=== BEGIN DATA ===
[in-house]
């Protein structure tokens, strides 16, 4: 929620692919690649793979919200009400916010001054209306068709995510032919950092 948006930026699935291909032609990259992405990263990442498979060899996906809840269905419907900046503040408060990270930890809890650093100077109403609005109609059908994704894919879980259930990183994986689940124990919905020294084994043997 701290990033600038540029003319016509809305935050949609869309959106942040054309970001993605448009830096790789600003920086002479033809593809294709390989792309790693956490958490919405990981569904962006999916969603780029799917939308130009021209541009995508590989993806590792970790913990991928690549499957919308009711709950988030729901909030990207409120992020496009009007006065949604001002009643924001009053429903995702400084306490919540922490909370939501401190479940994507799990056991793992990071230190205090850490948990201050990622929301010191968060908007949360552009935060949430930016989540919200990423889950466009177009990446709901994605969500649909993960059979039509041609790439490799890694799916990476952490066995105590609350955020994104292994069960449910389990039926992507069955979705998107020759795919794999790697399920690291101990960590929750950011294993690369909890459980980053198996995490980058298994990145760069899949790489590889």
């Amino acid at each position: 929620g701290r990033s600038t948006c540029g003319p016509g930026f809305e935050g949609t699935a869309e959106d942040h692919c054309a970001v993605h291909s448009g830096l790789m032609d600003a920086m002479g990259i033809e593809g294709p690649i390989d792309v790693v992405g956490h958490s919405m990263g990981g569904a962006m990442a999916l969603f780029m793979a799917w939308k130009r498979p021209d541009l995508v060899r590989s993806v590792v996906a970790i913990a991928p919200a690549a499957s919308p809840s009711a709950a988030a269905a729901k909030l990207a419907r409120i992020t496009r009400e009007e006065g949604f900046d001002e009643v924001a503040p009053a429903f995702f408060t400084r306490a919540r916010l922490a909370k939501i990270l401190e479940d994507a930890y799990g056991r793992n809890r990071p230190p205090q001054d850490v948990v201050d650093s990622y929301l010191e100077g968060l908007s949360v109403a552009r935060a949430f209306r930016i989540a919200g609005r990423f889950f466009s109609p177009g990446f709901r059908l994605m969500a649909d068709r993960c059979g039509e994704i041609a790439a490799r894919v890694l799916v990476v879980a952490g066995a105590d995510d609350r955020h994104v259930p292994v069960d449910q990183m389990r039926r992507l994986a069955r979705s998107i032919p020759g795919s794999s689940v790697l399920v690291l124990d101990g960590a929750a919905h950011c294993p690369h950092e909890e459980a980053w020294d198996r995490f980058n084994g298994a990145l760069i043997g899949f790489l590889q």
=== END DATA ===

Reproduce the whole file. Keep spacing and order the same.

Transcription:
[in-house]
């Protein structure tokens, strides 16, 4: 929620692919690649793979919200009400916010001054209306068709995510032919950092 948006930026699935291909032609990259992405990263990442498979060899996906809840269905419907900046503040408060990270930890809890650093100077109403609005109609059908994704894919879980259930990183994986689940124990919905020294084994043997 701290990033600038540029003319016509809305935050949609869309959106942040054309970001993605448009830096790789600003920086002479033809593809294709390989792309790693956490958490919405990981569904962006999916969603780029799917939308130009021209541009995508590989993806590792970790913990991928690549499957919308009711709950988030729901909030990207409120992020496009009007006065949604001002009643924001009053429903995702400084306490919540922490909370939501401190479940994507799990056991793992990071230190205090850490948990201050990622929301010191968060908007949360552009935060949430930016989540919200990423889950466009177009990446709901994605969500649909993960059979039509041609790439490799890694799916990476952490066995105590609350955020994104292994069960449910389990039926992507069955979705998107020759795919794999790697399920690291101990960590929750950011294993690369909890459980980053198996995490980058298994990145760069899949790489590889």
């Amino acid at each position: 929620g701290r990033s600038t948006c540029g003319p016509g930026f809305e935050g949609t699935a869309e959106d942040h692919c054309a970001v993605h291909s448009g830096l790789m032609d600003a920086m002479g990259i033809e593809g294709p690649i390989d792309v790693v992405g956490h958490s919405m990263g990981g569904a962006m990442a999916l969603f780029m793979a799917w939308k130009r498979p021209d541009l995508v060899r590989s993806v590792v996906a970790i913990a991928p919200a690549a499957s919308p809840s009711a709950a988030a269905a729901k909030l990207a419907r409120i992020t496009r009400e009007e006065g949604f900046d001002e009643v924001a503040p009053a429903f995702f408060t400084r306490a919540r916010l922490a909370k939501i990270l401190e479940d994507a930890y799990g056991r793992n809890r990071p230190p205090q001054d850490v948990v201050d650093s990622y929301l010191e100077g968060l908007s949360v109403a552009r935060a949430f209306r930016i989540a919200g609005r990423f889950f466009s109609p177009g990446f709901r059908l994605m969500a649909d068709r993960c059979g039509e994704i041609a790439a490799r894919v890694l799916v990476v879980a952490g066995a105590d995510d609350r955020h994104v259930p292994v069960d449910q990183m389990r039926r992507l994986a069955r979705s998107i032919p020759g795919s794999s689940v790697l399920v690291l124990d101990g960590a929750a919905h950011c294993p690369h950092e909890e459980a980053w020294d198996r995490f980058n084994g298994a990145l760069i043997g899949f790489l590889q």